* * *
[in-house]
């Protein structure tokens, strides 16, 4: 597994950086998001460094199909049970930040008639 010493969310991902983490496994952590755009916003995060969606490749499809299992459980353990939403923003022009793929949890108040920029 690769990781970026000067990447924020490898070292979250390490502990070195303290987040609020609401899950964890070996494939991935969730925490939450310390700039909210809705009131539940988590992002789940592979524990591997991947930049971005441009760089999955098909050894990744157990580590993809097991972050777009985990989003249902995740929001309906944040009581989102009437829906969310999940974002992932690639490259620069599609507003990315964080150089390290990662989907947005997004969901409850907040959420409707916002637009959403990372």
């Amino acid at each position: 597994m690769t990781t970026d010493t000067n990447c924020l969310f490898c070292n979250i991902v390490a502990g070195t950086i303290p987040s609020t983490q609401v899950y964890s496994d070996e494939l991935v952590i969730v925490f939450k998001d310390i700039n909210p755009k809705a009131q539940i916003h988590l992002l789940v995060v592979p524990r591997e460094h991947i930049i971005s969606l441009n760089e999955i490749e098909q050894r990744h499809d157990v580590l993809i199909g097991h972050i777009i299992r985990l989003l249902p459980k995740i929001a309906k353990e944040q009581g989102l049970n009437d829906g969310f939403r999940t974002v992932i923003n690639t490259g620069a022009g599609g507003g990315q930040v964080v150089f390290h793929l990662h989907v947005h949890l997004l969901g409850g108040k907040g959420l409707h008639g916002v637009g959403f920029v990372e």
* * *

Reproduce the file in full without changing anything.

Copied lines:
[in-house]
């Protein structure tokens, strides 16, 4: 597994950086998001460094199909049970930040008639 010493969310991902983490496994952590755009916003995060969606490749499809299992459980353990939403923003022009793929949890108040920029 690769990781970026000067990447924020490898070292979250390490502990070195303290987040609020609401899950964890070996494939991935969730925490939450310390700039909210809705009131539940988590992002789940592979524990591997991947930049971005441009760089999955098909050894990744157990580590993809097991972050777009985990989003249902995740929001309906944040009581989102009437829906969310999940974002992932690639490259620069599609507003990315964080150089390290990662989907947005997004969901409850907040959420409707916002637009959403990372």
């Amino acid at each position: 597994m690769t990781t970026d010493t000067n990447c924020l969310f490898c070292n979250i991902v390490a502990g070195t950086i303290p987040s609020t983490q609401v899950y964890s496994d070996e494939l991935v952590i969730v925490f939450k998001d310390i700039n909210p755009k809705a009131q539940i916003h988590l992002l789940v995060v592979p524990r591997e460094h991947i930049i971005s969606l441009n760089e999955i490749e098909q050894r990744h499809d157990v580590l993809i199909g097991h972050i777009i299992r985990l989003l249902p459980k995740i929001a309906k353990e944040q009581g989102l049970n009437d829906g969310f939403r999940t974002v992932i923003n690639t490259g620069a022009g599609g507003g990315q930040v964080v150089f390290h793929l990662h989907v947005h949890l997004l969901g409850g108040k907040g959420l409707h008639g916002v637009g959403f920029v990372e």